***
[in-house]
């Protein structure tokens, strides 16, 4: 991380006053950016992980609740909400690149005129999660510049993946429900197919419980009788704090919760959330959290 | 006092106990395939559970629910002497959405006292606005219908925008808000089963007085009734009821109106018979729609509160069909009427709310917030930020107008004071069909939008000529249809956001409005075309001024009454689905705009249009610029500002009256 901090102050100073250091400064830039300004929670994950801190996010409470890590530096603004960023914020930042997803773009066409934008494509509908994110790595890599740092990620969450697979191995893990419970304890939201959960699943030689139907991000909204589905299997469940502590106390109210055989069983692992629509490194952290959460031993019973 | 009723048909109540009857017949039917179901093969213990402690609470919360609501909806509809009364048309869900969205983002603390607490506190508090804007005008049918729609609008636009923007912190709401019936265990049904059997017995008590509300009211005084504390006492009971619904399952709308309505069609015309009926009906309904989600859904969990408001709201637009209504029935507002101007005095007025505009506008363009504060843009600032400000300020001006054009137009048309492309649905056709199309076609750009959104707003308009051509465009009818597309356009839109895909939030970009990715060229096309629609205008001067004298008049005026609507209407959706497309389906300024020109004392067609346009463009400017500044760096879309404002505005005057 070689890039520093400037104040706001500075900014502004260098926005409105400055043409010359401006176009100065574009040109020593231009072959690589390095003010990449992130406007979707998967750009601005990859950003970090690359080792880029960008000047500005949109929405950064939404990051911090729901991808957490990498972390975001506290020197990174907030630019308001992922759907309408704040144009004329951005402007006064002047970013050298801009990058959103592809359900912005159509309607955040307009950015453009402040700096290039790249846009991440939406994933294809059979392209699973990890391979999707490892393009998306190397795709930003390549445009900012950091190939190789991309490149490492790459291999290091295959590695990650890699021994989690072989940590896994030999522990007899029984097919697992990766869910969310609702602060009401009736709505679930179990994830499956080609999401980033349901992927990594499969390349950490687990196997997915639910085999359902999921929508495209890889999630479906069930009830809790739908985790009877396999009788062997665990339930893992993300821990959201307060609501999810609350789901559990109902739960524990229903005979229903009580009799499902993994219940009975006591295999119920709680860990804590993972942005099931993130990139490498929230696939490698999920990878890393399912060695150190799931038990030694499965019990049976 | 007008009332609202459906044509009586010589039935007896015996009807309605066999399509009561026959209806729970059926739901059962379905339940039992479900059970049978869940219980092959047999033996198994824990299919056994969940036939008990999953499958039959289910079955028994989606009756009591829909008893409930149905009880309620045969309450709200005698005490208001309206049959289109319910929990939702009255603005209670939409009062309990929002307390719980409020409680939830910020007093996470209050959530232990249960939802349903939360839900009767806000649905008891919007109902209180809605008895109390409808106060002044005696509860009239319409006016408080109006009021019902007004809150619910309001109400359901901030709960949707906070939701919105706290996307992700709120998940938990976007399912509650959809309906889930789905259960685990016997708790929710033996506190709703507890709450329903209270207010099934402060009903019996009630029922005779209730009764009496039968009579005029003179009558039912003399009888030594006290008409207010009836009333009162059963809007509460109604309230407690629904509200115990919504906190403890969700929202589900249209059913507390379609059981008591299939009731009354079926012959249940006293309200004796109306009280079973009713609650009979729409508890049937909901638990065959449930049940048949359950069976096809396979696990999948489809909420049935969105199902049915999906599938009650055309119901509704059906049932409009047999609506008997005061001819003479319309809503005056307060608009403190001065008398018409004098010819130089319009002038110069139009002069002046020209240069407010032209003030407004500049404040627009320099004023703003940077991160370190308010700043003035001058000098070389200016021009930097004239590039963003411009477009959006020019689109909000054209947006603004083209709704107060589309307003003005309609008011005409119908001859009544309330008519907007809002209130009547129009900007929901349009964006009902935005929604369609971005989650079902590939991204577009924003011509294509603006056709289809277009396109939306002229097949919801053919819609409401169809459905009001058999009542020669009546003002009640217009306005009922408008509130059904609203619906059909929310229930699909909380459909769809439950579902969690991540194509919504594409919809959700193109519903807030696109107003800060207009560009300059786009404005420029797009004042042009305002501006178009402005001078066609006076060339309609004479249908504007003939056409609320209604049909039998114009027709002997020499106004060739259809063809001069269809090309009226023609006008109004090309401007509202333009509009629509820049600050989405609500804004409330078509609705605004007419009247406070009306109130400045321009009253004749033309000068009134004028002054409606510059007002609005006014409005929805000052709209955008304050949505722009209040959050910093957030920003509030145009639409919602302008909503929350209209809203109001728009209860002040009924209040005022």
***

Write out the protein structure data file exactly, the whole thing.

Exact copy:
[in-house]
């Protein structure tokens, strides 16, 4: 991380006053950016992980609740909400690149005129999660510049993946429900197919419980009788704090919760959330959290 | 006092106990395939559970629910002497959405006292606005219908925008808000089963007085009734009821109106018979729609509160069909009427709310917030930020107008004071069909939008000529249809956001409005075309001024009454689905705009249009610029500002009256 901090102050100073250091400064830039300004929670994950801190996010409470890590530096603004960023914020930042997803773009066409934008494509509908994110790595890599740092990620969450697979191995893990419970304890939201959960699943030689139907991000909204589905299997469940502590106390109210055989069983692992629509490194952290959460031993019973 | 009723048909109540009857017949039917179901093969213990402690609470919360609501909806509809009364048309869900969205983002603390607490506190508090804007005008049918729609609008636009923007912190709401019936265990049904059997017995008590509300009211005084504390006492009971619904399952709308309505069609015309009926009906309904989600859904969990408001709201637009209504029935507002101007005095007025505009506008363009504060843009600032400000300020001006054009137009048309492309649905056709199309076609750009959104707003308009051509465009009818597309356009839109895909939030970009990715060229096309629609205008001067004298008049005026609507209407959706497309389906300024020109004392067609346009463009400017500044760096879309404002505005005057 070689890039520093400037104040706001500075900014502004260098926005409105400055043409010359401006176009100065574009040109020593231009072959690589390095003010990449992130406007979707998967750009601005990859950003970090690359080792880029960008000047500005949109929405950064939404990051911090729901991808957490990498972390975001506290020197990174907030630019308001992922759907309408704040144009004329951005402007006064002047970013050298801009990058959103592809359900912005159509309607955040307009950015453009402040700096290039790249846009991440939406994933294809059979392209699973990890391979999707490892393009998306190397795709930003390549445009900012950091190939190789991309490149490492790459291999290091295959590695990650890699021994989690072989940590896994030999522990007899029984097919697992990766869910969310609702602060009401009736709505679930179990994830499956080609999401980033349901992927990594499969390349950490687990196997997915639910085999359902999921929508495209890889999630479906069930009830809790739908985790009877396999009788062997665990339930893992993300821990959201307060609501999810609350789901559990109902739960524990229903005979229903009580009799499902993994219940009975006591295999119920709680860990804590993972942005099931993130990139490498929230696939490698999920990878890393399912060695150190799931038990030694499965019990049976 | 007008009332609202459906044509009586010589039935007896015996009807309605066999399509009561026959209806729970059926739901059962379905339940039992479900059970049978869940219980092959047999033996198994824990299919056994969940036939008990999953499958039959289910079955028994989606009756009591829909008893409930149905009880309620045969309450709200005698005490208001309206049959289109319910929990939702009255603005209670939409009062309990929002307390719980409020409680939830910020007093996470209050959530232990249960939802349903939360839900009767806000649905008891919007109902209180809605008895109390409808106060002044005696509860009239319409006016408080109006009021019902007004809150619910309001109400359901901030709960949707906070939701919105706290996307992700709120998940938990976007399912509650959809309906889930789905259960685990016997708790929710033996506190709703507890709450329903209270207010099934402060009903019996009630029922005779209730009764009496039968009579005029003179009558039912003399009888030594006290008409207010009836009333009162059963809007509460109604309230407690629904509200115990919504906190403890969700929202589900249209059913507390379609059981008591299939009731009354079926012959249940006293309200004796109306009280079973009713609650009979729409508890049937909901638990065959449930049940048949359950069976096809396979696990999948489809909420049935969105199902049915999906599938009650055309119901509704059906049932409009047999609506008997005061001819003479319309809503005056307060608009403190001065008398018409004098010819130089319009002038110069139009002069002046020209240069407010032209003030407004500049404040627009320099004023703003940077991160370190308010700043003035001058000098070389200016021009930097004239590039963003411009477009959006020019689109909000054209947006603004083209709704107060589309307003003005309609008011005409119908001859009544309330008519907007809002209130009547129009900007929901349009964006009902935005929604369609971005989650079902590939991204577009924003011509294509603006056709289809277009396109939306002229097949919801053919819609409401169809459905009001058999009542020669009546003002009640217009306005009922408008509130059904609203619906059909929310229930699909909380459909769809439950579902969690991540194509919504594409919809959700193109519903807030696109107003800060207009560009300059786009404005420029797009004042042009305002501006178009402005001078066609006076060339309609004479249908504007003939056409609320209604049909039998114009027709002997020499106004060739259809063809001069269809090309009226023609006008109004090309401007509202333009509009629509820049600050989405609500804004409330078509609705605004007419009247406070009306109130400045321009009253004749033309000068009134004028002054409606510059007002609005006014409005929805000052709209955008304050949505722009209040959050910093957030920003509030145009639409919602302008909503929350209209809203109001728009209860002040009924209040005022």